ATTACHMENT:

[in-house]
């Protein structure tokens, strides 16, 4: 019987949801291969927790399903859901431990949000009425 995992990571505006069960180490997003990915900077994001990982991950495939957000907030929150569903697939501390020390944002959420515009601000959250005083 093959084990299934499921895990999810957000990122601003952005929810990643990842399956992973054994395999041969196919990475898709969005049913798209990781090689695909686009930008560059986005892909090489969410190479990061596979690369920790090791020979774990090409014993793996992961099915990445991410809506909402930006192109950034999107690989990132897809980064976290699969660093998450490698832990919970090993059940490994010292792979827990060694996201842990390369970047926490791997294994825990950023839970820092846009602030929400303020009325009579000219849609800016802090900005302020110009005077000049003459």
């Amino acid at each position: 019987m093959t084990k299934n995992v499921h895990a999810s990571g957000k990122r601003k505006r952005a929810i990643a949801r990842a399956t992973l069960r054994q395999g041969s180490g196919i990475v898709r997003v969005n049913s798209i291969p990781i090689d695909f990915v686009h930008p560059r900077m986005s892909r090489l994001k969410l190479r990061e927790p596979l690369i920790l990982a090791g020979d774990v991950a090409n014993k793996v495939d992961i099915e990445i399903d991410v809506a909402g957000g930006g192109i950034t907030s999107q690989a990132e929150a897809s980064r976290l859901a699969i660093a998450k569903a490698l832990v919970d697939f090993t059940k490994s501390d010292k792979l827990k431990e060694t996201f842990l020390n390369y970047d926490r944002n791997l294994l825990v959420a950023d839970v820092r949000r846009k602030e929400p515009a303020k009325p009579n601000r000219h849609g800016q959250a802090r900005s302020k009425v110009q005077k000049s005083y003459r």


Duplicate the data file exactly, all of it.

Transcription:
[in-house]
């Protein structure tokens, strides 16, 4: 019987949801291969927790399903859901431990949000009425 995992990571505006069960180490997003990915900077994001990982991950495939957000907030929150569903697939501390020390944002959420515009601000959250005083 093959084990299934499921895990999810957000990122601003952005929810990643990842399956992973054994395999041969196919990475898709969005049913798209990781090689695909686009930008560059986005892909090489969410190479990061596979690369920790090791020979774990090409014993793996992961099915990445991410809506909402930006192109950034999107690989990132897809980064976290699969660093998450490698832990919970090993059940490994010292792979827990060694996201842990390369970047926490791997294994825990950023839970820092846009602030929400303020009325009579000219849609800016802090900005302020110009005077000049003459």
């Amino acid at each position: 019987m093959t084990k299934n995992v499921h895990a999810s990571g957000k990122r601003k505006r952005a929810i990643a949801r990842a399956t992973l069960r054994q395999g041969s180490g196919i990475v898709r997003v969005n049913s798209i291969p990781i090689d695909f990915v686009h930008p560059r900077m986005s892909r090489l994001k969410l190479r990061e927790p596979l690369i920790l990982a090791g020979d774990v991950a090409n014993k793996v495939d992961i099915e990445i399903d991410v809506a909402g957000g930006g192109i950034t907030s999107q690989a990132e929150a897809s980064r976290l859901a699969i660093a998450k569903a490698l832990v919970d697939f090993t059940k490994s501390d010292k792979l827990k431990e060694t996201f842990l020390n390369y970047d926490r944002n791997l294994l825990v959420a950023d839970v820092r949000r846009k602030e929400p515009a303020k009325p009579n601000r000219h849609g800016q959250a802090r900005s302020k009425v110009q005077k000049s005083y003459r």